Vintage Sewing

Sew what do you think?

May 7, 2007

I bought this dress pattern a while ago.

And I finished the dress also a while ago too. The problem is that I hate making button holes. I don’t have an automatic buttonhole on my sewing machine. Well I finely came up with a solution. Sew the buttons on the front and use snaps to keep the dress close.
It came out pretty good. What do you think?

(The lump is the pocket)

  1. I had an old White that didn’t have a button-hole feature and I did the snap thing for years and years and years. Snaps really are a life-saver, aren’t they?

    I like your interpretation of the pattern. Looks very summery!


  2. I love the shoes! A girl after my own heart! Why do it the hard way when there is an easier one!

  3. I just pick up a bunch of these Hollywood Patterns. Did you find them easy to sew?

    Looks great by the way.

  4. I love it! Seeing yours made me revisit a Hollywood pattern very like yours that I’d crumpled up in frustration (the dress, not the pattern). I also used snaps and hook and eyes rather than buttons – makes it lay nice and flat – although next time I may supplement with bound button holes. I have a deathly fear of my buttonhole attachment but make a decent large bound buttonhole by hand.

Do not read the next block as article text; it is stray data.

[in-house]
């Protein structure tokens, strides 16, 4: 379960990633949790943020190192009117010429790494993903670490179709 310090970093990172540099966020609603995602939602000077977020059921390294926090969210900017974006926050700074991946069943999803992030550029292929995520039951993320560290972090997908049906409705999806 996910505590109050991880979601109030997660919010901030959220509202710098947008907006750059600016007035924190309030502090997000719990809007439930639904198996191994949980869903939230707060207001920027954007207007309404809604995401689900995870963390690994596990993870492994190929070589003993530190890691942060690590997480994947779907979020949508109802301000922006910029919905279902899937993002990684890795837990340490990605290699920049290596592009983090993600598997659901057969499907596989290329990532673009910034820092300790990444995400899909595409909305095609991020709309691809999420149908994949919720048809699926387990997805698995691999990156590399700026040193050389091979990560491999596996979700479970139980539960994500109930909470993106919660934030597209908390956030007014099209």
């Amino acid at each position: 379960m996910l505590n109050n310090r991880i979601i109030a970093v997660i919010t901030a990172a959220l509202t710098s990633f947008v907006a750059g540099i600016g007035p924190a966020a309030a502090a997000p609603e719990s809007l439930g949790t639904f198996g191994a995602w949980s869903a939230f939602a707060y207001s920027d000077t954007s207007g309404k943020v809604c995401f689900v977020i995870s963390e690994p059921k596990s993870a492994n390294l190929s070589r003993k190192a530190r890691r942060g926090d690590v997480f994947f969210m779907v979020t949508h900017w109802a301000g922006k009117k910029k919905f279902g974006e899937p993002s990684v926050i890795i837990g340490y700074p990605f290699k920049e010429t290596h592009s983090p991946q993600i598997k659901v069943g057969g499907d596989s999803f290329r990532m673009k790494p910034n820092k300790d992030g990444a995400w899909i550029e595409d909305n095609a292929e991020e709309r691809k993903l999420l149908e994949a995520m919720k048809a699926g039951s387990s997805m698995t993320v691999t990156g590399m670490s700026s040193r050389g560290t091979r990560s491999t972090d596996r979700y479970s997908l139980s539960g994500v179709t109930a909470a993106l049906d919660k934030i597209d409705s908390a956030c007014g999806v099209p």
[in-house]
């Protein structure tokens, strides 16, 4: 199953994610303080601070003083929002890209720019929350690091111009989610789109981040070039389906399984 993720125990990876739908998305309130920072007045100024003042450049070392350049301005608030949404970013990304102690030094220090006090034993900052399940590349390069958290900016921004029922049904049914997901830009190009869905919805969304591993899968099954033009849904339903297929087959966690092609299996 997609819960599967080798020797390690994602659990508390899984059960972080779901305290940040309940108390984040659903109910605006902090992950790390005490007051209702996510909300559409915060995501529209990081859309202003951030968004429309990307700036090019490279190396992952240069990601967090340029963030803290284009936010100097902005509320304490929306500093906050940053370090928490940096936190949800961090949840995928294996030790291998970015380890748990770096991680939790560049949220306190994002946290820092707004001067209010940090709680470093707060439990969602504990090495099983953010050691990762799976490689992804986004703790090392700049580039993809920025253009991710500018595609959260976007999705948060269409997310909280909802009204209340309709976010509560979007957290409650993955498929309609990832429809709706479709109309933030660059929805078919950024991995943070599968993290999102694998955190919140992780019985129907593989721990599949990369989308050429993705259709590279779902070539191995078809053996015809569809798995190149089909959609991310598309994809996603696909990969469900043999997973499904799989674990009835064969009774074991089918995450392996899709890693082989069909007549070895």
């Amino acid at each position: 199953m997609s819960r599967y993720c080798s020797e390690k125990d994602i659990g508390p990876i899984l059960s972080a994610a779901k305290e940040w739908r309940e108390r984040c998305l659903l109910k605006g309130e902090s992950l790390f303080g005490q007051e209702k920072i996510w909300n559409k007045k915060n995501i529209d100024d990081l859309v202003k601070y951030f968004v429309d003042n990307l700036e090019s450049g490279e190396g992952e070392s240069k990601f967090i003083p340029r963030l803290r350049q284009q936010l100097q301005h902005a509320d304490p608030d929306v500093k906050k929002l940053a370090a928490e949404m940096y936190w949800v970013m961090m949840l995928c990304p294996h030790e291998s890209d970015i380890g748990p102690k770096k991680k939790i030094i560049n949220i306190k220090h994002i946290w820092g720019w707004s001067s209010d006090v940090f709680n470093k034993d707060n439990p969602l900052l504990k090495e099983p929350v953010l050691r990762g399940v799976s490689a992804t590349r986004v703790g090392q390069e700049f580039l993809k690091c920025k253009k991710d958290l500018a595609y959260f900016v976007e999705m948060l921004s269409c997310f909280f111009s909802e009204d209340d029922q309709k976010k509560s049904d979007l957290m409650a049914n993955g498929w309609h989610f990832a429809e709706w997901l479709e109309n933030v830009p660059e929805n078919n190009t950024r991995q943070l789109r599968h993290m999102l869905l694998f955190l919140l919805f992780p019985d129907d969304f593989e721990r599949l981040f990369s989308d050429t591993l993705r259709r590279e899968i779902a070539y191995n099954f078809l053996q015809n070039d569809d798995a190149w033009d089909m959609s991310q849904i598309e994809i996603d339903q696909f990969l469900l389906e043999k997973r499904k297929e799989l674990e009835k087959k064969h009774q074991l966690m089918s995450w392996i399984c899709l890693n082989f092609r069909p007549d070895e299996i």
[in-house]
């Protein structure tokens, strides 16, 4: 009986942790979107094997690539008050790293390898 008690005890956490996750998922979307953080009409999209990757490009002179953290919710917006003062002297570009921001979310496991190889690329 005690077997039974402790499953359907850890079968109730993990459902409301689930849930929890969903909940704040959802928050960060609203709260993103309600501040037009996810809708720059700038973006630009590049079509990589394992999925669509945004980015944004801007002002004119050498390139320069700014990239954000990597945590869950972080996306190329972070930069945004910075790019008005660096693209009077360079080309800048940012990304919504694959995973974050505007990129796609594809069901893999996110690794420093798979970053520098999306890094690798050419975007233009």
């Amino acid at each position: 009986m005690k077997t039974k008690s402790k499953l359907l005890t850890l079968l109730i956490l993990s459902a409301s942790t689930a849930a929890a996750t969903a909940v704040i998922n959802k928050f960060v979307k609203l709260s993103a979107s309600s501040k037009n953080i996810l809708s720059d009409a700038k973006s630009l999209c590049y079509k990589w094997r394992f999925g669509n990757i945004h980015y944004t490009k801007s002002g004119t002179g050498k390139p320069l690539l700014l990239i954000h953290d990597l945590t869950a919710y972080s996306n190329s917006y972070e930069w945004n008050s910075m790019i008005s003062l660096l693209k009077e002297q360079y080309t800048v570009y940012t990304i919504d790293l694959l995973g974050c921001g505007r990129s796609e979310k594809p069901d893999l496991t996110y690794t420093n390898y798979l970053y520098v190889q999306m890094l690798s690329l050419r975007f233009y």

5. I sew on an old Singer and for years avoided patterns with buttons, or used alternative means, because I had a fear of the old buttonhole attachment. Then one day, spurred on by peptalks from women on vintage machine sites, I gave the buttonholer a try. It was easy, fun to watch, and made buttonholes just as great looking as the ones made by mom’s fancy computerized machine. It takes a bit more practice to get everything lined up, but it works like I charm and I can’t believe now all the time I wasted. I have two shirt dressed in my current queue of projects!

  6. I guess like everything else when you sew, its just one step at a time.

    I too had a fear of buttonholes until I tried them, and like Anonymous, was fasinated by how quick and easy they were.

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